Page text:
In some states, traffic is paralyzed by a two-inch snowfall. Business
stops, schools close, and life stands still. But not in Wisconsin. Our Department of
Transportation has a sophisticated weather tracking and monitoring system that lets county
plow crews know what type of storm is on the way and the amount of snow that's likely
to fall. Add to that the 1,600 ready-to-roll snowplows and you've got a totally prepared
winter fighting force.
BEFORE THE STORM
Winterizing your car could keep you out of an accident. In
fact, the chances of being involved in car crash are highest in November and December
because people's cars - and their driving habits - aren't properly
prepared. It is important to have your exhaust system, battery,
heater, defroster, wiper
blades, washer fluid, emergency
signals, headlights, tires,
and brakes checked and to replace anything that is worn or
damaged. If you don't feel comfortable checking these things yourself, make an appointment
with a trusted mechanic - the price of winterization is well worth it. Especially when the
alternative is spending the night in a snow bank.......
JUST IN CASE....
Once your vehicle is ready for winter, prepare yourself and
your passengers with a winter car kit which can be easily put together using common
household items. Ideally, your kit will contain essential items you'll need in case
of an emergency. The following list can get you started - don't be afraid to add items
that you think may be helpful that aren't on the list. It is far better to be
over-prepared than under.....
For the utmost in winter car safety you may wish to purchase a cellular phone to make keeping in touch easier.
PLAN AHEAD FOR TRIPS
Before you take a winter trip, tell someone at home where you're going, the route you intend to take and when you expect to arrive. Your local radio and television stations, the cable TV weather channel or local newspaper weather section are great sources of information about weather and road conditions across Wisconsin and the rest of the country. Know your route, be mindful of detours or safety warnings, and leave yourself extra time to reach your destination.
DURING THE STORM
First and foremost, SLOW DOWN! The
number one cause of winter driving accidents is people driving too fast. So please, slow
down. The posted speeds are meant for dry summer road conditions only.
You should keep abreast of weather conditions all winter, even if
you'll be driving a short distance. But if you get caught unexpectedly during a
winter storm, keep your eyes on the road. Use extra caution
during the first few minutes of snow or rain because the pavement gets slippery when
precipitation mixes with oil, grease and dirt.
Use extra caution in warming temperatures
because ice can be wet at 30 degrees and twice as slippery as "dry" ice at zero.
Changing temperatures often cause fog which can be very hard to see when there is snow on
When precipitation starts to get heavy, turn on your headlights so you can see and be seen, even during a daytime storm. Avoid using your high beams during a night storm because they will reflect against the falling snow which actually makes it more difficult to see clearly.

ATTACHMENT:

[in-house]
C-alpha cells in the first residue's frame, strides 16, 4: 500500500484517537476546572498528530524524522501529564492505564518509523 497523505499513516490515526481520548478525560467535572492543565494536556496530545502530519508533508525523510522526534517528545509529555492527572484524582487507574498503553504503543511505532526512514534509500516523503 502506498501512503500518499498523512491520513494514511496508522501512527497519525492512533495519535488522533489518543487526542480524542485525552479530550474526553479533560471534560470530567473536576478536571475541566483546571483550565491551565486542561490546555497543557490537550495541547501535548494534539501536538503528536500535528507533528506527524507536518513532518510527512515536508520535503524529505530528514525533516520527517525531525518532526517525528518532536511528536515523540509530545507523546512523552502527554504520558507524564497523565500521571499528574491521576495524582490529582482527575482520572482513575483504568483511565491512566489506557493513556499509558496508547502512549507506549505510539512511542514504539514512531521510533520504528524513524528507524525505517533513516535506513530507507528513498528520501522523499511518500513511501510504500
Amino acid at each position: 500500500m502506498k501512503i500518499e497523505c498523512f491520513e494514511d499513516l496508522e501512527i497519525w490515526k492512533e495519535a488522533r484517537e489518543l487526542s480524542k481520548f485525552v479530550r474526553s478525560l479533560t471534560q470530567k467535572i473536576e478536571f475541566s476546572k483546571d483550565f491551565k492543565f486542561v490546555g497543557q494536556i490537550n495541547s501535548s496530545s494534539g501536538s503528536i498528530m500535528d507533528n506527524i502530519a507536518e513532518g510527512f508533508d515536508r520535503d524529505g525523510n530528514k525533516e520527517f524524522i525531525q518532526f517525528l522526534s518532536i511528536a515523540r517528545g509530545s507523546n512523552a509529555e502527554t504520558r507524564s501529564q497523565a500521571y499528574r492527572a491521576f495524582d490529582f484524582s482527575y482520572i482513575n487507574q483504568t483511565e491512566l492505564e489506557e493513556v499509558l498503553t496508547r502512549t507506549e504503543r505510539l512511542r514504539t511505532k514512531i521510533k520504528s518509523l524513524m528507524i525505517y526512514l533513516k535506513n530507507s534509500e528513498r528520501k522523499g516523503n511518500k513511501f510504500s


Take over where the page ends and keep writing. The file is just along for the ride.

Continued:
Here are some general driving tips:
HITTING THE SKIDS
Skids happen fast and generally without warning so you have to
act fast to get out of one. Whether you have front wheel or rear wheel drive, your goal is
the same - retain control of the vehicle and bring it to a safe stop.
GIVE THE PLOW A BREAK
The job of the snow plow driver is one of the toughest in the
state. They have to keep going until the job is done no matter what the weather. They have
to cope with swirling snow, foggy windows, slippery roads and icy intersections. So please
"give'em a break."
Snowplows create a swirl of snow which can blind the driver of a car following too closely or even a car approaching from the other direction. So be cautious,courteous,and pass only when it's completely safe. Don't stop too closely behind a stopped snow plow because the driver could be preparing to back up and may not see you.
STRATEGIES FOR THE STUCK AND STALLED
Don't get steamed -relax, stay calm and try to stay
warm. If you're in snow, break out the shovel and clear a path for your drive wheels.
Gently try to drive forward without spinning your wheels. If you start to spin,
you've lost traction. If that doesn't work, try rocking your car back and forth
by gently driving from forward to reverse. Or you can place carpet strips, sand or cat
litter under your drive wheels, then try driving straight out.
If you get caught in a blizzard, or stalled on the road, try to get your car off the road so snow plows can get through. In rural areas, it's best to stay in your car and keep warm until help arrives. Run your engine for short periods, just long enough to stay warm, and leave a window open a crack to avoid carbon monoxide poisoning. If you get stuck at night, leave your dome light on so work crews can spot you easily. Your emergency flasers will also alert other drivers and road crews to your situation.
MORE WAYS TO PLAY IT SAFE